Eastern District Dismisses Suit by Former CEO of Head Start
Published by Eric A. Welter on June 14, 2010
The U.S. District Court of for the Eastern District of Virginia recently granted summary judgment on all counts on a wrongful termination/defamation suit brought by the former President and CEO of the National Head Start Association (the “NHSA”). A copy of the order can be found here. More after the break. The NHSA Board terminated […]
The U.S. District Court of for the Eastern District of Virginia recently granted summary judgment on all counts on a wrongful termination/defamation suit brought by the former President and CEO of the National Head Start Association (the “NHSA”). A copy of the order can be found here. More after the break.
The NHSA Board terminated the CEO for revenue problems and financial irregularities, including two “bonus checks” written to the CEO from NHSA’s operating account, which the CEO claimed were for bonuses that had been Board-approved. The CEO claimed that she was terminated not because of insufficient performance and suspicious bonus checks, but instead because she had become involved in an NHSA board of directors election dispute. She claimed the termination was a breach of her employment contract, and was retaliation for her comments about the Board elections. The CEO also claimed that she had been defamed, because the board chairman told the head of a state Head Start association that she had been discharged for improperly diverting NHSA funds to herself.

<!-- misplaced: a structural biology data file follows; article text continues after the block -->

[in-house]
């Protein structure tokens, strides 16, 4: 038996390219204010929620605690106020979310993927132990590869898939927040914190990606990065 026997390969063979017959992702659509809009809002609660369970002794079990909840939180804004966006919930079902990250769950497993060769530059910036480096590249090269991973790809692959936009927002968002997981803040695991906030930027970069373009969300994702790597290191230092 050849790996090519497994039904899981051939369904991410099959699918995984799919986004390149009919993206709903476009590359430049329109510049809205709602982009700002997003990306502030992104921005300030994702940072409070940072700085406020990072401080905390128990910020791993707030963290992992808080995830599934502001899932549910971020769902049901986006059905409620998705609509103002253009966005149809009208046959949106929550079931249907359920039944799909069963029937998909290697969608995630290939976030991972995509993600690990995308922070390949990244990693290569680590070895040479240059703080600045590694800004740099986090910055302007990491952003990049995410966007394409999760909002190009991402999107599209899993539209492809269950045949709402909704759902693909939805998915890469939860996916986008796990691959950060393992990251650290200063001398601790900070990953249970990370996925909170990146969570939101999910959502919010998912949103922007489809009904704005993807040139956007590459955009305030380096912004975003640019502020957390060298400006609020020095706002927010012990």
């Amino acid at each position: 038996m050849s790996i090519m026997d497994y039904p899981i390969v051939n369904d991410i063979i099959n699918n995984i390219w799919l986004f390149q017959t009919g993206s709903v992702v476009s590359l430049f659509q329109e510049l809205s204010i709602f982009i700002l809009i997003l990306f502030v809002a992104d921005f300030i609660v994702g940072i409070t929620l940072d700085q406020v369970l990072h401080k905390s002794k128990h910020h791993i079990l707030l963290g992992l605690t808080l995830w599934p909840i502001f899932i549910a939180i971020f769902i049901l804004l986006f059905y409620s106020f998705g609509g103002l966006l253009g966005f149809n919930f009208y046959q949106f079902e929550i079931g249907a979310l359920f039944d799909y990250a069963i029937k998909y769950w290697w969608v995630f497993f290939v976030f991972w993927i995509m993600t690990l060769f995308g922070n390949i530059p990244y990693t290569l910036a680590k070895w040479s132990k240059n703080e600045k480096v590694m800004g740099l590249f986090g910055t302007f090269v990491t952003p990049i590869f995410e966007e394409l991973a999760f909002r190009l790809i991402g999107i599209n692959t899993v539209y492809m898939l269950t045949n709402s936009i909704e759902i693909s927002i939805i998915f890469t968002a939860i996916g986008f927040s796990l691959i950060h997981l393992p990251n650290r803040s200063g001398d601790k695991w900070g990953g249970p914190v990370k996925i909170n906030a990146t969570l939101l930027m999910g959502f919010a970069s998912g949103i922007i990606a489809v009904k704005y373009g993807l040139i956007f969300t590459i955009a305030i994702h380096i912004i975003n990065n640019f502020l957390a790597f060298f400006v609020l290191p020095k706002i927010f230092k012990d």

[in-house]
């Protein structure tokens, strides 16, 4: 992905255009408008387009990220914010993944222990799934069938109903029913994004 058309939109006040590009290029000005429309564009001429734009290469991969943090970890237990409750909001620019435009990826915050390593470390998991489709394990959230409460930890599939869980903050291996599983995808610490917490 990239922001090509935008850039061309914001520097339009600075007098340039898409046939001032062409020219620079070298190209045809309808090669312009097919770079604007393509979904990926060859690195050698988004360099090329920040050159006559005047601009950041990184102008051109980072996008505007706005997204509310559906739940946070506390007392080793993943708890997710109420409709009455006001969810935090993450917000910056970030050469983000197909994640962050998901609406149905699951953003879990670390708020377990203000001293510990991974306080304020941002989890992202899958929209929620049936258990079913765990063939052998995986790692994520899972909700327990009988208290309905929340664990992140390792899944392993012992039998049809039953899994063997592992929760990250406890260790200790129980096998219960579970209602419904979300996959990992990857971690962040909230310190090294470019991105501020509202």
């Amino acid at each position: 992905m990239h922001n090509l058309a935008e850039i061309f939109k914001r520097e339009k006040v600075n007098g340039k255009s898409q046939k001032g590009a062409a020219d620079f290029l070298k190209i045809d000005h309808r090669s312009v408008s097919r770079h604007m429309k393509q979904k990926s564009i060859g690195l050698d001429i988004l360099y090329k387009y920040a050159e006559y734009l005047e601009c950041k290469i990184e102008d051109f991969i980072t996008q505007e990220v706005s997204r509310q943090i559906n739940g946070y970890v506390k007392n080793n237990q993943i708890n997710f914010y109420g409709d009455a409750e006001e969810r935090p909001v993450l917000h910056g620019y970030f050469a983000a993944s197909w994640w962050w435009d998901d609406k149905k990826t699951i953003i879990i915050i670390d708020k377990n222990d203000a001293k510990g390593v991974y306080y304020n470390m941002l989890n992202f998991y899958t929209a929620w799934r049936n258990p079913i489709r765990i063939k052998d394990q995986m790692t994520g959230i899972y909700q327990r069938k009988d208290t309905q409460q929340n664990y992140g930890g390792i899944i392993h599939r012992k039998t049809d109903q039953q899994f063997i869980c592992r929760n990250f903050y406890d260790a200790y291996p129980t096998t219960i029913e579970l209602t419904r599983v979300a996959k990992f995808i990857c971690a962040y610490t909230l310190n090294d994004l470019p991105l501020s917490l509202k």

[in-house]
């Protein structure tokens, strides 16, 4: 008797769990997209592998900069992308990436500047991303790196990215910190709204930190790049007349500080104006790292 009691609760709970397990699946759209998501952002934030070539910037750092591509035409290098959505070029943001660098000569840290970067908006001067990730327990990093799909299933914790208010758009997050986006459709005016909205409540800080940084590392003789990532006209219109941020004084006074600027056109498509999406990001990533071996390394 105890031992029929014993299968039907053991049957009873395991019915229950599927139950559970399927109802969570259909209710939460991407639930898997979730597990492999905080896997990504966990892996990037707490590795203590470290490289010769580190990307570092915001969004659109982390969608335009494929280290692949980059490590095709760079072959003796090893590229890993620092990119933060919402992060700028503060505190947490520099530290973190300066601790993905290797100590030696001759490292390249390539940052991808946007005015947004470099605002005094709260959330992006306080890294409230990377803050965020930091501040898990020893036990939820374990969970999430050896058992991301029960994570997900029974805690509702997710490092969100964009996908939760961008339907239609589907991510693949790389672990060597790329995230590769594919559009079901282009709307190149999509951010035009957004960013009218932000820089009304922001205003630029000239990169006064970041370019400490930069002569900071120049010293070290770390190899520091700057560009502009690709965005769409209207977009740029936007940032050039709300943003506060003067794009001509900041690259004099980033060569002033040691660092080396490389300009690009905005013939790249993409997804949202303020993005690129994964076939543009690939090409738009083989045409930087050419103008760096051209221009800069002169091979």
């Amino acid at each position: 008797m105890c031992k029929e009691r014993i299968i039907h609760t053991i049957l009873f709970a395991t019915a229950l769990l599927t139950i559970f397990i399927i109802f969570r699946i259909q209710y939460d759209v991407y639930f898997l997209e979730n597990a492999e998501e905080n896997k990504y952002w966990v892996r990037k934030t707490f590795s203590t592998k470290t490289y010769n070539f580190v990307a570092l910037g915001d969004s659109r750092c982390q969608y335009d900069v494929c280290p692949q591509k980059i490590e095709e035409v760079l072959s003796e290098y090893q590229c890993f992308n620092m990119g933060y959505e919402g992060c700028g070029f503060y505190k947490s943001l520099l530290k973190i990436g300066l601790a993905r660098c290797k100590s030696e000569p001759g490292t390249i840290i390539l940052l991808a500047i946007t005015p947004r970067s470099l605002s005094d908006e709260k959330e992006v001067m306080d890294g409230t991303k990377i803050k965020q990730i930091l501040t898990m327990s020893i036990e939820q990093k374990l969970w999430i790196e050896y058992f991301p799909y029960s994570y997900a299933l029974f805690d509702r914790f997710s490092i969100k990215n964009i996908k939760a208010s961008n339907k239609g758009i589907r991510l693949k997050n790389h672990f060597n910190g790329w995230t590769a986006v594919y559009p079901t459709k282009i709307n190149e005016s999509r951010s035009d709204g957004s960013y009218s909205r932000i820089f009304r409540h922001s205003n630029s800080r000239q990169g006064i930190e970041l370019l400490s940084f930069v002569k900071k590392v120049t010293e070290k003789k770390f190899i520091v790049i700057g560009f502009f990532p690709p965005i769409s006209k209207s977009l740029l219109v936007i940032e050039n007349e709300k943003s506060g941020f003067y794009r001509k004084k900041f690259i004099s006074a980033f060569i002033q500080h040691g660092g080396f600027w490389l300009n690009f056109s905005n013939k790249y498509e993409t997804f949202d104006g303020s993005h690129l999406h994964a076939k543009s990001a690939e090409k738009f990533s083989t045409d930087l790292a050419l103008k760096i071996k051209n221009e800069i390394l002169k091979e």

First, the court rejected the CEO’s argument that she was not an at-will employee because her Employment Agreement allowed for her termination only for unsatisfactory performance. The CEO argued that this provision constituted a “just cause provision,” making her an employee for a fixed duration. The court instead found the language to be permissive and established a completely subjective standard. This contrasted with the language required to rebut the at-will presumption, which must unconditionally establish that termination and only be for just cause. Even absent the CEO’s at-will status, the court found no breach of the employment contract, citing the Board’s “systematic process” in evaluating the CEO’s leadership and performance.
There was no defamation, because comments by the board chair to a state Head Start official were protected by a common interest qualified privilege. The Chairman and state official shared an interest in the leadership changes at the national organization, and the court did not find any malice on the part of the Chairman, which would have removed the qualified privilege.
The court granted summary judgment on the remaining claims for a variety of reasons. There is no implied covenant of good faith and fair dealing in Virginia in the at-will employment context, and the CEO’s claim for retaliatory discharge in violation of public policy was defeated because she cited to one statute for which she was not a member of the protected class, and another that expressed no public policy at all.Topics: Virginia